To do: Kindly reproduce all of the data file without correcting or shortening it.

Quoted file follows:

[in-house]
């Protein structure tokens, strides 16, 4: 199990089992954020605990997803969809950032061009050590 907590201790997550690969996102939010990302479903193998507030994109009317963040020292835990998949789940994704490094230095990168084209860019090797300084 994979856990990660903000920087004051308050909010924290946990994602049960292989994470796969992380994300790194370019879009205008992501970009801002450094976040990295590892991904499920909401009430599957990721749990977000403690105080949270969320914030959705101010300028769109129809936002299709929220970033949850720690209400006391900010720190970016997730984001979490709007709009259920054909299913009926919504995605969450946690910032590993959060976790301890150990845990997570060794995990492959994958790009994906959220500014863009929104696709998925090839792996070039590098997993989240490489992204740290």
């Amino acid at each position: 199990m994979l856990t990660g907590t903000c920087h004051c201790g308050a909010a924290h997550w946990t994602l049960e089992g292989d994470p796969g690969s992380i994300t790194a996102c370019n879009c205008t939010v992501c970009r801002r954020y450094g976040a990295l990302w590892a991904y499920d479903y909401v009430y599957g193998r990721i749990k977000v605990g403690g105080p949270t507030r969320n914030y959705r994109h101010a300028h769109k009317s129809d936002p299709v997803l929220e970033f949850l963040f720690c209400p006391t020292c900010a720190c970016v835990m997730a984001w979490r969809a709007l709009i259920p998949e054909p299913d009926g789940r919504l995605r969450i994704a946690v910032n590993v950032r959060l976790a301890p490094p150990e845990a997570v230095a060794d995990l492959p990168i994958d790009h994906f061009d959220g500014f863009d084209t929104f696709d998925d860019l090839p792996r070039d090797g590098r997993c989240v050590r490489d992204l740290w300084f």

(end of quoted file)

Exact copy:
[in-house]
């Protein structure tokens, strides 16, 4: 199990089992954020605990997803969809950032061009050590 907590201790997550690969996102939010990302479903193998507030994109009317963040020292835990998949789940994704490094230095990168084209860019090797300084 994979856990990660903000920087004051308050909010924290946990994602049960292989994470796969992380994300790194370019879009205008992501970009801002450094976040990295590892991904499920909401009430599957990721749990977000403690105080949270969320914030959705101010300028769109129809936002299709929220970033949850720690209400006391900010720190970016997730984001979490709007709009259920054909299913009926919504995605969450946690910032590993959060976790301890150990845990997570060794995990492959994958790009994906959220500014863009929104696709998925090839792996070039590098997993989240490489992204740290």
């Amino acid at each position: 199990m994979l856990t990660g907590t903000c920087h004051c201790g308050a909010a924290h997550w946990t994602l049960e089992g292989d994470p796969g690969s992380i994300t790194a996102c370019n879009c205008t939010v992501c970009r801002r954020y450094g976040a990295l990302w590892a991904y499920d479903y909401v009430y599957g193998r990721i749990k977000v605990g403690g105080p949270t507030r969320n914030y959705r994109h101010a300028h769109k009317s129809d936002p299709v997803l929220e970033f949850l963040f720690c209400p006391t020292c900010a720190c970016v835990m997730a984001w979490r969809a709007l709009i259920p998949e054909p299913d009926g789940r919504l995605r969450i994704a946690v910032n590993v950032r959060l976790a301890p490094p150990e845990a997570v230095a060794d995990l492959p990168i994958d790009h994906f061009d959220g500014f863009d084209t929104f696709d998925d860019l090839p792996r070039d090797g590098r997993c989240v050590r490489d992204l740290w300084f």